It’s important to read lots of different scholars on a subject and to keep in mind 1) they are only as good as the sources they’re working from and 2) everyone has biases, which shape how they interpret information.
Case in point: G. M. Hirst’s The Cults of Olbia was published in 1903. She brings together a wealth of material (some of which more contemporary scholars fail to cite) but that material is limited to what was available at the time, primarily literary citations and numismatics. Serious excavation didn’t even begin at the archaeological site until 1902, with its heyday being the 1920s when they were able to return to the field post-WWI. Some of the most significant discoveries weren’t made, however, until the 1980s and as late as the 2010s when efforts were intensified due to concerns over erosion from the Black Sea and damage from pollution and climate change. None of this is reflected in Hirst’s study, obviously, so if you relied solely on that you’d have a pretty skewed perception of, say, Dionysos’ place in the Olbian pantheon (since many of those discoveries have had to do with him.)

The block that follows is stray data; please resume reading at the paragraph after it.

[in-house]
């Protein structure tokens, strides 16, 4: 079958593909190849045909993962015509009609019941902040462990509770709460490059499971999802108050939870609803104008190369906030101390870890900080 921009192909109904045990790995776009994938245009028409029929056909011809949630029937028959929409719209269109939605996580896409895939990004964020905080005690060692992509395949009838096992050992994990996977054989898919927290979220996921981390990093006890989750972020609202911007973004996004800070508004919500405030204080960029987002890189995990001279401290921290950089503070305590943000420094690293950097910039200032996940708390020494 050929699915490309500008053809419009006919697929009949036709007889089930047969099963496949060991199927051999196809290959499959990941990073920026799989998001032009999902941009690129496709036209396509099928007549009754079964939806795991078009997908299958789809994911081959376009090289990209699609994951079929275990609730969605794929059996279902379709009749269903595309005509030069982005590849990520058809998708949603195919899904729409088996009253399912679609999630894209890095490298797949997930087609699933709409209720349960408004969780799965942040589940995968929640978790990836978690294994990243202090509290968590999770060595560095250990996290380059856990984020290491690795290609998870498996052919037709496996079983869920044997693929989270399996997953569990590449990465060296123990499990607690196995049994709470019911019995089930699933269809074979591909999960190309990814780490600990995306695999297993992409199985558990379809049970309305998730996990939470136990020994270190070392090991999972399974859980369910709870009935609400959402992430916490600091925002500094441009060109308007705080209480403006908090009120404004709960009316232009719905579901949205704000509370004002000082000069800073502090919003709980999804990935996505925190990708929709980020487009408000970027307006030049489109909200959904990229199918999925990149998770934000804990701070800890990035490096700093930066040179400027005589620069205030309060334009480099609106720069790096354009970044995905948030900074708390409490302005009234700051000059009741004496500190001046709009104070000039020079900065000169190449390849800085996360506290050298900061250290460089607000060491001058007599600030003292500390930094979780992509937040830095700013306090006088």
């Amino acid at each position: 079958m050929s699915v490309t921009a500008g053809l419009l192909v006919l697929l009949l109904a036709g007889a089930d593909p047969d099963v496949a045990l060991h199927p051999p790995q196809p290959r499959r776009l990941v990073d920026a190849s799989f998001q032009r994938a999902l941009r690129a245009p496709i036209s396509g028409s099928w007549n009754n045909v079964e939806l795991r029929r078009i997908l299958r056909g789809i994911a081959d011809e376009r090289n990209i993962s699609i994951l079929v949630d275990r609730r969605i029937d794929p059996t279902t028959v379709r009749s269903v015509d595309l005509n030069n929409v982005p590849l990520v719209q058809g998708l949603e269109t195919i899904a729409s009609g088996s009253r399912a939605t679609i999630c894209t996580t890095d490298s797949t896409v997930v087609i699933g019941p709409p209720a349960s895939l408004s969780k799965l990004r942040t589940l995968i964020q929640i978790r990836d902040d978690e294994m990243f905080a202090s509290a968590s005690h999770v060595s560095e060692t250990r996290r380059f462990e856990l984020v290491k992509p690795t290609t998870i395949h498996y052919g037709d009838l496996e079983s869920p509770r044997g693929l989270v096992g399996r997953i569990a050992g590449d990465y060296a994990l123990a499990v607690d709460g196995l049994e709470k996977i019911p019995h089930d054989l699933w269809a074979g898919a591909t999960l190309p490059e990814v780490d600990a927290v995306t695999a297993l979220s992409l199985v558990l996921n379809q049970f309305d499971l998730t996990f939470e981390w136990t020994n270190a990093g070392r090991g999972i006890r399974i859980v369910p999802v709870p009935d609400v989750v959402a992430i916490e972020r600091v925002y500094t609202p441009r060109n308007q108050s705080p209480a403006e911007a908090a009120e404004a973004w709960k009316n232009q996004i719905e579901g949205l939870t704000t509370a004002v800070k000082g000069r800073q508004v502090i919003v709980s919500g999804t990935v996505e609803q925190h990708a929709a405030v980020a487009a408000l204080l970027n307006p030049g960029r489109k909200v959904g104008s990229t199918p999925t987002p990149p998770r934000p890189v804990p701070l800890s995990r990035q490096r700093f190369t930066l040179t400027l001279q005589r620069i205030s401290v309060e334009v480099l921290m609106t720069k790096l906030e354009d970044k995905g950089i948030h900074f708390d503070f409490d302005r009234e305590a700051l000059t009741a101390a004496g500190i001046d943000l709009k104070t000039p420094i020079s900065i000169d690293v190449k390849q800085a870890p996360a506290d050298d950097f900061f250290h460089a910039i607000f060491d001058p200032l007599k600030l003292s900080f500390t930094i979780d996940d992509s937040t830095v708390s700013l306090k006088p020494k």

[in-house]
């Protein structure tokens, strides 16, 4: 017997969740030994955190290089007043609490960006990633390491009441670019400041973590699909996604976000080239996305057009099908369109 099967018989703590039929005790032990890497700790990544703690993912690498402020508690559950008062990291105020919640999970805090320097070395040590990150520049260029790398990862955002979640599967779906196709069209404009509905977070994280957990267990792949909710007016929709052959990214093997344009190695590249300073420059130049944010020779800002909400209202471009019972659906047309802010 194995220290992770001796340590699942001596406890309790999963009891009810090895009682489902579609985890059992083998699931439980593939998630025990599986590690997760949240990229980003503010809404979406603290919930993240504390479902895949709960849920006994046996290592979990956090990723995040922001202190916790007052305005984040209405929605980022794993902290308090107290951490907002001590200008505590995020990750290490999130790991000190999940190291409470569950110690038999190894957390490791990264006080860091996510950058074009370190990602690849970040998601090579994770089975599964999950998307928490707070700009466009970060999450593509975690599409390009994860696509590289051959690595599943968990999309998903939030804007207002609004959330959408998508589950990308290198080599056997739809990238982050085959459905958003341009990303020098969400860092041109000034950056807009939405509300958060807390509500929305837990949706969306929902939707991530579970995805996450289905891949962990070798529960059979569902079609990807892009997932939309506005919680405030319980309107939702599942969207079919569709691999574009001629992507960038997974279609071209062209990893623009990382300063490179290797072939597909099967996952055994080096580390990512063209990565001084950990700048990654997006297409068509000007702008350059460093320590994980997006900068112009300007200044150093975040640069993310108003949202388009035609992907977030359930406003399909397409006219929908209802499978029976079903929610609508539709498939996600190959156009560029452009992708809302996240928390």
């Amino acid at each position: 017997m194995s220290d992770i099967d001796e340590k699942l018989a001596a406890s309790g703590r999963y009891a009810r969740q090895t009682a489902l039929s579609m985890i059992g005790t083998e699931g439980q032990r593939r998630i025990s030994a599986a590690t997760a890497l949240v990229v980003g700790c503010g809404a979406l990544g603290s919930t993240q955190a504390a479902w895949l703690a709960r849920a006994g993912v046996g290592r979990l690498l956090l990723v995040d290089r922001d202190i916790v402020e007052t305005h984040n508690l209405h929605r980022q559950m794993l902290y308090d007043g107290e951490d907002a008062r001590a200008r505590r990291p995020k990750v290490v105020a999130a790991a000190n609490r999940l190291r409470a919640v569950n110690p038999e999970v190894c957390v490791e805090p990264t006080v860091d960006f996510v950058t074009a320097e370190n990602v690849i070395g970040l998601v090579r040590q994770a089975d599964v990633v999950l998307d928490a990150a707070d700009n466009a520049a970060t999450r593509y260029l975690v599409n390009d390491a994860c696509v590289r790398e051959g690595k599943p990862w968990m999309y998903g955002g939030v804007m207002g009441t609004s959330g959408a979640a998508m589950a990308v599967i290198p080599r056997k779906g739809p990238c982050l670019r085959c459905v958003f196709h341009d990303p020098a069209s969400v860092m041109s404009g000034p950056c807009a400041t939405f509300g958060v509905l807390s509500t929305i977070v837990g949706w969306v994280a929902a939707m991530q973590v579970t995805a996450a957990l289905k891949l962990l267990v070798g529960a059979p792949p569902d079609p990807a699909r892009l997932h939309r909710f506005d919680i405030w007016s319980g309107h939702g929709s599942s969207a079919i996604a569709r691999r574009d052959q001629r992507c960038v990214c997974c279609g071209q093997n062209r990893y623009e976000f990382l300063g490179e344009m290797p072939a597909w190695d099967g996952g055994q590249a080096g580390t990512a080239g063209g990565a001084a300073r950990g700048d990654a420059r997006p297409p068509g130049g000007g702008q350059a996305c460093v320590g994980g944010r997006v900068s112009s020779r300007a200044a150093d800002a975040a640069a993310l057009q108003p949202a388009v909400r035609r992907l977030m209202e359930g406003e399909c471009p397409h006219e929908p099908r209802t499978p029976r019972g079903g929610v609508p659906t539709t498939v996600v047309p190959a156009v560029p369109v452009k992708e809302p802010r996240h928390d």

And for point two I simply want to remind folks that biases shape how we perceive things both large and small, significant and not. It’s easy to recognize bias when the scholar is postulating out-dated or faulty theories, especially if they’ve been thoroughly debunked or it’s something we’re familiar with and happen to care about – but other errors can slip right by without us realizing.
For instance, there is much debate about whether the Olbian dolphin coins are actually dolphins – or rather sturgeons. Sturgeons don’t mean anything to me, so I’m inclined to agree with the dolphin camp. That doesn’t make them right, however. After all, while it’s unlikely that an eagle could carry off a dolphin in its claws (not impossible, just extremely unlikely) there is nothing extraordinary about it doing that to a sturgeon.
While I applaud the scholar who was first able to look past the communis opinio and see a sturgeon one reason I side with the dolphiners is that no one I’ve read has satisfactorily explained why the Olbiapolitians would mint coinage with sturgeons on them, whereas it’s self-evident why they’d do so with dolphins, considering the animals’ associations with Dionysos and Apollon. In fact, one of Olbia’s major trading partners was the polis of Taras (or Tarentum) in Magna Graecia which minted its own dolphin coins, associated originally with their eponymous hero and Poseidon, though later on Dionysiac attributes were added via Taras’ blending with Iakchos (or Kloster.)
In other words, question everything – especially the things you are certain of.